Squids, being cold-blooded animals, cannot control their internal body temperature. To be able to survive in a vast range of temperatures and environments some cephalopods tweak their RNA to adjust to waters that would otherwise be too cold or too hot. A study by Rangan and colleagues investigated how the California market squid (Doryteuthis opalescens) hatchlings altered their RNA when placed in waters at different temperatures. Researchers from the study found that hatchling put in 6°C water for a day edited their RNA in a different way and to a greater extent compared to ones placed in 20°C water.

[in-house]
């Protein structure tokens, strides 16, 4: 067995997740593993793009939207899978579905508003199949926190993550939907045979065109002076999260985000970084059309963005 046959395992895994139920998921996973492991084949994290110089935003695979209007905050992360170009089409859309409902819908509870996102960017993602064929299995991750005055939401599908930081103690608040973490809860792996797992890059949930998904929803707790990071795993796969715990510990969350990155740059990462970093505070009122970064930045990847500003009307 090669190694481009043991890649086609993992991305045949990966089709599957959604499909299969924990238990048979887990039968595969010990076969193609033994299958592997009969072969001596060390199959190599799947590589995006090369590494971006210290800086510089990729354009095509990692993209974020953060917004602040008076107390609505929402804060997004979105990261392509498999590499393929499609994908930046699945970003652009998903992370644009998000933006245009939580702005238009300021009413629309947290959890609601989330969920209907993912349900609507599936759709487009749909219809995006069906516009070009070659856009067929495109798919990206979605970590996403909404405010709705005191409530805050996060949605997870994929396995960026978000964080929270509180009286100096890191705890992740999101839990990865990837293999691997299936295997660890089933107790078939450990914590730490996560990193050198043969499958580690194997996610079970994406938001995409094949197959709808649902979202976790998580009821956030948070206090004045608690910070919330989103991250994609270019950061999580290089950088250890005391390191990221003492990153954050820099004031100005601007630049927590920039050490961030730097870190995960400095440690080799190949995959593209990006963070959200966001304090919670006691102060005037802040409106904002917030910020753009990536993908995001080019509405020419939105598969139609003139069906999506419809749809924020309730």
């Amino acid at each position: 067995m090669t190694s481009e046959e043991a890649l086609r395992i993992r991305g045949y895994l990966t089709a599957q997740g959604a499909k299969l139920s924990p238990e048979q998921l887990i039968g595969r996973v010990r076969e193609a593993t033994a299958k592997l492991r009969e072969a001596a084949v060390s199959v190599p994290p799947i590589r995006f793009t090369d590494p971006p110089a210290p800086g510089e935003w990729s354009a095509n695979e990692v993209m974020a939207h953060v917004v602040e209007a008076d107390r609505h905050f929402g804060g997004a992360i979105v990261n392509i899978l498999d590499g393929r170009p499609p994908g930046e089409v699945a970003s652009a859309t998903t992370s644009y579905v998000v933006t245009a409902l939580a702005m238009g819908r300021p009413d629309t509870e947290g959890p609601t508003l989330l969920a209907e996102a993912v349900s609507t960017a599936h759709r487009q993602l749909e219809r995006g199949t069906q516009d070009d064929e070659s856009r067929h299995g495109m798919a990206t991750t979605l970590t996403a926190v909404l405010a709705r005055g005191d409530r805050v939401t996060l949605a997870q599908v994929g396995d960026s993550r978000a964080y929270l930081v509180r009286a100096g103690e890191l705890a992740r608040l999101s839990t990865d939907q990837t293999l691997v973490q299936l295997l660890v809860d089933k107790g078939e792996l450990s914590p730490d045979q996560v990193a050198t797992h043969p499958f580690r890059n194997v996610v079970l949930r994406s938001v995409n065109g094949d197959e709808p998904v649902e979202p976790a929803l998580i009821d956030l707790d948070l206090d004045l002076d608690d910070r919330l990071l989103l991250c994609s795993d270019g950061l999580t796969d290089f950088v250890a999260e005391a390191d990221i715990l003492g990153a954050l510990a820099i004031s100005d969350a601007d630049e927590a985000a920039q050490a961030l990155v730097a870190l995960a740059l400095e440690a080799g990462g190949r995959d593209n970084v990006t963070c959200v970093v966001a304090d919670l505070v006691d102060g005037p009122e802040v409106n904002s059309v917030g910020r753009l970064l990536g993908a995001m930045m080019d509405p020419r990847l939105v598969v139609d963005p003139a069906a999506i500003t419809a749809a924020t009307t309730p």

Cephalopods, other than having a very unique morphology and having three hearts, are known to extensively edit their RNA. Some species were already known to be able to edit their RNA to create proteins different than the ones inscribed in the DNA. This ability of squids to make short-term changes to their RNA instead of permanent alterations in their DNA confers a greater flexibility to adjust to changing water temperatures.